ACLS Community Message for February 2023
Greetings to the ACLS community!
The poems that I choose each month typically appear at the end of my message. This month, Margaret Burroughs says exactly what I want to say better than I can say it, and her poem comes first.
Let It Be Known
by Margaret Burroughs
Let it be known to all, the story
Of the glorious struggle of my people.
Let it be known that black men and women
Helped to build this our country.
Let it be known that black men and women of the past
In an effort to make this country
What it ought to be, gave up their very last
To make America, a real democracy
A true homeland of the free.
Let our leaders of today go back into the past
And come fighting forth envigored with the spirit
Of Turner, and Vesey, Douglass, Tubman and Truth.
Let our stalwart black youth, lift their heads in pride
As they tell of their fathers’ fight for freedom
To the white youth by their side.
Yes, let it be known. Let all of the old folks tell it
Sing it to the babes yet in arms.
Let us read the glorious story
Right along with our Bible. Let it be known to all,
The story of the glorious struggles of my people.
Too long…Too long has it been kept from us.
“Too long has it been kept from us.” Scholars produce and circulate knowledge: that’s our vocation and our job. At our best, when we see forces at work hindering our research, locking up knowledge and hiding it away, we insist on telling the truth. “Eppur si muove,” Galileo is supposed to have said after being compelled by the Catholic Church to recant his claim that the earth moves around the sun: “still, it moves!”
The stories of Black achievement in Burroughs’ poem are part of the American story and the world’s story, part of our common knowledge. Understanding the full story of our history and culture means intentionally seeking out many perspectives and views, including those that discomfit those accustomed to seeing their story as the only story, or at least the only one worth telling. But the truth helps us understand where we were, where we are, where we might go in the future – and who the “we” is and might be.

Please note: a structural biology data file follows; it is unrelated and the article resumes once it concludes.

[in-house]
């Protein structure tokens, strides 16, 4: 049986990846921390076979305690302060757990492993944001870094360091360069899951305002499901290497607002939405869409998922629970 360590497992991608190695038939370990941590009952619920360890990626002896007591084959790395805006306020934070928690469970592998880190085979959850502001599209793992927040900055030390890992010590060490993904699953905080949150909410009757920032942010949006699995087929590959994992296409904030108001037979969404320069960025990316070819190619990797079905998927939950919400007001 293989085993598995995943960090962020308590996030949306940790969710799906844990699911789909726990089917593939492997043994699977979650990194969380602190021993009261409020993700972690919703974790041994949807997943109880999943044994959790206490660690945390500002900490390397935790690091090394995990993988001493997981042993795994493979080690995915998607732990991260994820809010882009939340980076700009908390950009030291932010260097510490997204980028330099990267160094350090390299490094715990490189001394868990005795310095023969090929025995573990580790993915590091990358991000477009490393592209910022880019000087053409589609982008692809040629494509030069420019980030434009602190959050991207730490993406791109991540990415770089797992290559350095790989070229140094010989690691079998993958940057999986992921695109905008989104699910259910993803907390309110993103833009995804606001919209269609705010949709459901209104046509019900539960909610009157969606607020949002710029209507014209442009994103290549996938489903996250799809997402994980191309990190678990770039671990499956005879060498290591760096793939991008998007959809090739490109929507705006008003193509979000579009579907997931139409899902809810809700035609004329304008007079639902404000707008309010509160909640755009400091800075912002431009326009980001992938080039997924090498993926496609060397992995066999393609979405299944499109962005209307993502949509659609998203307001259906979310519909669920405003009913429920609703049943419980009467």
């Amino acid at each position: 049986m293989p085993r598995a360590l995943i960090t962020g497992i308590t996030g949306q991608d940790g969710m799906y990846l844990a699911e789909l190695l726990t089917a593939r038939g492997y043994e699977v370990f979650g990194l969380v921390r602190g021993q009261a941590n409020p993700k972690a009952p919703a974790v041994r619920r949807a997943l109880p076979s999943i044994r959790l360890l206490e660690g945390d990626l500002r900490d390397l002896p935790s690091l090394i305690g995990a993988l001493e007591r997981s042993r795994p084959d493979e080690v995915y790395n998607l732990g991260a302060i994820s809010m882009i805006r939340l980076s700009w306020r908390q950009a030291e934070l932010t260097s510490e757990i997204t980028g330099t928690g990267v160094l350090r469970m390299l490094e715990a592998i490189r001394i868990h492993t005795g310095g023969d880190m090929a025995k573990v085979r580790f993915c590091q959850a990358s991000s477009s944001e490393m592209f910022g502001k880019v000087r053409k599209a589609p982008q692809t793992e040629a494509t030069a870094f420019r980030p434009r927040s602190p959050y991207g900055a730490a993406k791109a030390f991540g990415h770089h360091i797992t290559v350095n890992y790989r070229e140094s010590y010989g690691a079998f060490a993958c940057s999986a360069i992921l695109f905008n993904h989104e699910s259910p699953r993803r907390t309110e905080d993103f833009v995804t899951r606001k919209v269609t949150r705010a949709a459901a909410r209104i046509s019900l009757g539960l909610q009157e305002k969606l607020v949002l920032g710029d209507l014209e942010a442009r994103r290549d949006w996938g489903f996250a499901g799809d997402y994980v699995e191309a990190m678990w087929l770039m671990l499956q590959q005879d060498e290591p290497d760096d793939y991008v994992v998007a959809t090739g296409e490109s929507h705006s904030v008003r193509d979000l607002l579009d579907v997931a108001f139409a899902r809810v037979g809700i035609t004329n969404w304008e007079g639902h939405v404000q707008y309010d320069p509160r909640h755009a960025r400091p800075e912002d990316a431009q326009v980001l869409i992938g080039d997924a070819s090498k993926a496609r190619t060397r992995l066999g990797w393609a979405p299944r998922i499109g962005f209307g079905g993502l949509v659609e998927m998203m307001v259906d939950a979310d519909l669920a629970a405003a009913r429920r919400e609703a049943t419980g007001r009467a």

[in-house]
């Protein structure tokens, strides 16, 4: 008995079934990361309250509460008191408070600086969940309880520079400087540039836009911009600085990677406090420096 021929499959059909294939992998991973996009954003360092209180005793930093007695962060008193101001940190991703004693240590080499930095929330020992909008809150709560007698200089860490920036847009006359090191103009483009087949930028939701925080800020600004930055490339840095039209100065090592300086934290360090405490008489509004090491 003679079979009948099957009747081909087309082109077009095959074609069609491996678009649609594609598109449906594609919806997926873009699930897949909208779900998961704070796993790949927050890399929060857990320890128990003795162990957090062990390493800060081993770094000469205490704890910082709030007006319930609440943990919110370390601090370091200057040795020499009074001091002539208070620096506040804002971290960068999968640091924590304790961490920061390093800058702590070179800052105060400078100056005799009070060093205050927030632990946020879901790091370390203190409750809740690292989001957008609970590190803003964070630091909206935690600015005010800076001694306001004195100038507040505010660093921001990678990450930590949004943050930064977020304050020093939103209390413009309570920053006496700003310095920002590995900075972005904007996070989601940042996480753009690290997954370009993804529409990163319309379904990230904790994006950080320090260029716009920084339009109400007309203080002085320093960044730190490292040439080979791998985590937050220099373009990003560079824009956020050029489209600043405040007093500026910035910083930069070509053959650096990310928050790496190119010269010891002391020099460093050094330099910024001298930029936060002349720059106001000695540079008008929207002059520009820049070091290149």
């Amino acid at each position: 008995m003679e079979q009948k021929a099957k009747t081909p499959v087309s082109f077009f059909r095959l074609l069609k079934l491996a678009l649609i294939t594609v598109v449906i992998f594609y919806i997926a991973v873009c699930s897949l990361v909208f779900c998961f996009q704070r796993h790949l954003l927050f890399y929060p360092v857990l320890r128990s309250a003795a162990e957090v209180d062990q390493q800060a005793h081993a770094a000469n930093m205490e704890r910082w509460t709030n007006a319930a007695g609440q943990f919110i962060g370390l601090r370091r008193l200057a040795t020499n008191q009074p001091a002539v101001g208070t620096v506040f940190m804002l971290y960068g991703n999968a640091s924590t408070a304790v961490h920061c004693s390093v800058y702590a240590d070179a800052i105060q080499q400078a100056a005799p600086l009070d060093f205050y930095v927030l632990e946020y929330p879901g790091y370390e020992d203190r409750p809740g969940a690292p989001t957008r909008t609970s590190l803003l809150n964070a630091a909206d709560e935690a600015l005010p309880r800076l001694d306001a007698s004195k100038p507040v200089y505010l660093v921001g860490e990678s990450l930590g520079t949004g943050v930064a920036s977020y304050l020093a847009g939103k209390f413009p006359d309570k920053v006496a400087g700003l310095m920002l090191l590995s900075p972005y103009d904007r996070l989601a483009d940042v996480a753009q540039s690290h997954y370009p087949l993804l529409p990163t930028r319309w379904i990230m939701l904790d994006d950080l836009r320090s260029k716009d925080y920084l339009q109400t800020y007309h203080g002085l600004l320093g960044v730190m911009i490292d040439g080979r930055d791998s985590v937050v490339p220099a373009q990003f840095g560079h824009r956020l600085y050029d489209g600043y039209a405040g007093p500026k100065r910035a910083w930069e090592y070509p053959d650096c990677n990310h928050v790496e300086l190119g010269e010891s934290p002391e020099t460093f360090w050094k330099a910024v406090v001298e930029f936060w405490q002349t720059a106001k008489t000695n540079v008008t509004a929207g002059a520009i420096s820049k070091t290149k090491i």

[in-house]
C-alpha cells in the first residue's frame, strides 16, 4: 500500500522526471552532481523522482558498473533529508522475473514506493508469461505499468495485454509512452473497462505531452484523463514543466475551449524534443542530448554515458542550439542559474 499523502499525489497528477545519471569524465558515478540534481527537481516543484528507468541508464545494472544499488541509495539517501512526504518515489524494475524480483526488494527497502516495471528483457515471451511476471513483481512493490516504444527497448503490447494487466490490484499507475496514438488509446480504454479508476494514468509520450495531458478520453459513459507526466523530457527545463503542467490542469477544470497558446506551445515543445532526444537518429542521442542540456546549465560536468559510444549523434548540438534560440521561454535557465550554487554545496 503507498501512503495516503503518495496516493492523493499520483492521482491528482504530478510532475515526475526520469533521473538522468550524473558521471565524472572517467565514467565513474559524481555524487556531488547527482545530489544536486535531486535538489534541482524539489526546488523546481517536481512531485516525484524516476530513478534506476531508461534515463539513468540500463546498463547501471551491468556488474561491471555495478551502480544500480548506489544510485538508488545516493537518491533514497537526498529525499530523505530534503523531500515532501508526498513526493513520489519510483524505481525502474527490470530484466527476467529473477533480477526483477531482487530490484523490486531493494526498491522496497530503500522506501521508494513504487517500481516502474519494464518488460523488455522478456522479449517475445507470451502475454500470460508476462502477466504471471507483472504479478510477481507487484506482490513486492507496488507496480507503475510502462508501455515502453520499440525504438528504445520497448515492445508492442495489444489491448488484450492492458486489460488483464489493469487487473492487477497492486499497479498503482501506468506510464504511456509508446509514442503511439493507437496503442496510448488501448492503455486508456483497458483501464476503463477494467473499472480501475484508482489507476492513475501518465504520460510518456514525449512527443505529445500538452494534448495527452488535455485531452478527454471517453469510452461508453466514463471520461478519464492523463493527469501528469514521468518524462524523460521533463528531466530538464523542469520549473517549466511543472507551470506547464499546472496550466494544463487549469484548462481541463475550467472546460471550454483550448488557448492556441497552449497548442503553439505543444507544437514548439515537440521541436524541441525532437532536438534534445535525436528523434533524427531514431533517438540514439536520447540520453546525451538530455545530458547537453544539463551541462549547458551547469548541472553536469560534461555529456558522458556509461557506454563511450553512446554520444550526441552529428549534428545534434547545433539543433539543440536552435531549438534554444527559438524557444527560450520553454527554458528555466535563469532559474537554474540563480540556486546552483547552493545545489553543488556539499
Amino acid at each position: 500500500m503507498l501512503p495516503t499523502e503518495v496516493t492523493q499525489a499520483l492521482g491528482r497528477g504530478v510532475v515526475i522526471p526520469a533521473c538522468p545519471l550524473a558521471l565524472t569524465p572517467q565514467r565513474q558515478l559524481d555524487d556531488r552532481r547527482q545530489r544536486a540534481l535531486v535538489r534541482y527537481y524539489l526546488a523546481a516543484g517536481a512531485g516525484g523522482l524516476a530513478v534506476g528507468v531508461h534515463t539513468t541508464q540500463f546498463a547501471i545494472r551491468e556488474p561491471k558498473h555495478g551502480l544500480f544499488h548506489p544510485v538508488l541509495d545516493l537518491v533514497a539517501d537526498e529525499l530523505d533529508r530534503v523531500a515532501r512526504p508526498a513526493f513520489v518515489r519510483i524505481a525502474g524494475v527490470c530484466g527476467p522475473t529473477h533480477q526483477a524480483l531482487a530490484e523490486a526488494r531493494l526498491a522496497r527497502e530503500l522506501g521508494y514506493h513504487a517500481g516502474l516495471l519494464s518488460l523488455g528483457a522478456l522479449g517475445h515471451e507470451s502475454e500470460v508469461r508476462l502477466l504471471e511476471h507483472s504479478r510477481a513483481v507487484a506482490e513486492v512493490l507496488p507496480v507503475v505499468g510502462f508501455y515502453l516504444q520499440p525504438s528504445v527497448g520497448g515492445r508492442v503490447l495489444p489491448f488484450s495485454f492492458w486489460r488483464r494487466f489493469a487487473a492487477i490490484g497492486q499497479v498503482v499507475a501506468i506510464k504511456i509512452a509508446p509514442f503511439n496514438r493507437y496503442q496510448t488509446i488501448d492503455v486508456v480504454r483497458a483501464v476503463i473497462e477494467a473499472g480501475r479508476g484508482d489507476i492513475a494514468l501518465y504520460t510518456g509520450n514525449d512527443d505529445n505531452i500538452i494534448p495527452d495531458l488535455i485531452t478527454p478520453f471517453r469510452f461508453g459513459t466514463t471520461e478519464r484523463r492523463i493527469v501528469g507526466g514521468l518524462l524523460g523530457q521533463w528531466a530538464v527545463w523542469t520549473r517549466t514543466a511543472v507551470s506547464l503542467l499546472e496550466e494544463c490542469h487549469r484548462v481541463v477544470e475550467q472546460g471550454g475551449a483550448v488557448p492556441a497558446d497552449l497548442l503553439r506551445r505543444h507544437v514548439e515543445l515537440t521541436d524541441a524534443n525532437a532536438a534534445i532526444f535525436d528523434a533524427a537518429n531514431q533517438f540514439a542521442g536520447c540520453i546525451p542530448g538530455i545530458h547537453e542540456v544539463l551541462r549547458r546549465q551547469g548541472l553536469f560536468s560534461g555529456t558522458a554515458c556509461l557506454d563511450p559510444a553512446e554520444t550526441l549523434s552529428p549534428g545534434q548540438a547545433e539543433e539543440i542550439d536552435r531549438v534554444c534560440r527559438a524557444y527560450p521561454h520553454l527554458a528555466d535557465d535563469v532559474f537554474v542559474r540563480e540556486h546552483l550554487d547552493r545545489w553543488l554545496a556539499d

Discovering and disseminating knowledge is not about political agendas or personal shaming or culture wars. It’s what scholars do, and it’s crucially necessary – especially given the complex and painful history of American democracy.
In the very first State of the Union address in 1790, George Washington argued that knowledge is “the surest basis of public happiness” in a representative democracy, because “the sense of the community” drives the laws and policies of government. It is part of the tragedy and shame that is woven into American history that Washington did not recognize, let alone celebrate, the Black people who worked, as Burroughs says, “to build this country.” Our responsibility is to understand his failings so that we don’t repeat them in the name of false patriotism. To choose ignorance is to damage ourselves and the nation we want to build.
We see in action today a group of politicians who, through censorship and fear-mongering, is trying to rebrand teaching and scholarship as propaganda and to impose their views of what counts as history in their states. They should know better. Discovering and disseminating knowledge is not about political agendas or personal shaming or culture wars. It’s what scholars do, and it’s crucially necessary – especially given the complex and painful history of American democracy.
Scholars discover new sources, debate competing viewpoints, make informed judgments, and help us all think critically about the world and the many perspectives we need to hold within ourselves if we wish to understand past and present truths. This work takes many shapes, including the new African American Studies Advanced Placement course that one official said “lacks educational value” – a jab at Henry Louis Gates, Jr. and Nell Painter, to name two eminent scholars whom ACLS has recognized with our prestigious Haskins Prize who worked on the new AP curriculum. As Jelani Cobbs says in the New Yorker, the aim seems to be to present white Americans “with a version of the past they can be comfortable with, regardless of whether it’s true.”
Margaret Burroughs’ exhortation “Let it be known to all” captures what drives our work at ACLS every day. Through grantmaking and convening, we encourage inquiry and various ways to share its fruits – specialized and publicly accessible, individually and collaboratively produced, appearing in the pages of books and in digital archives. We proudly celebrate all of those dedicated to advancing and sharing humanistic knowledge, even in the most challenging circumstances.
I am grateful to the leadership of ACLS member societies who have published statements protesting the legislation in Florida and other states. PEN America has too. We express our support to scholars who feel the chilling effect of legalizing limits on speech, and we repeat, in celebration of Margaret Burroughs and Black History Month: let the truth be known to all.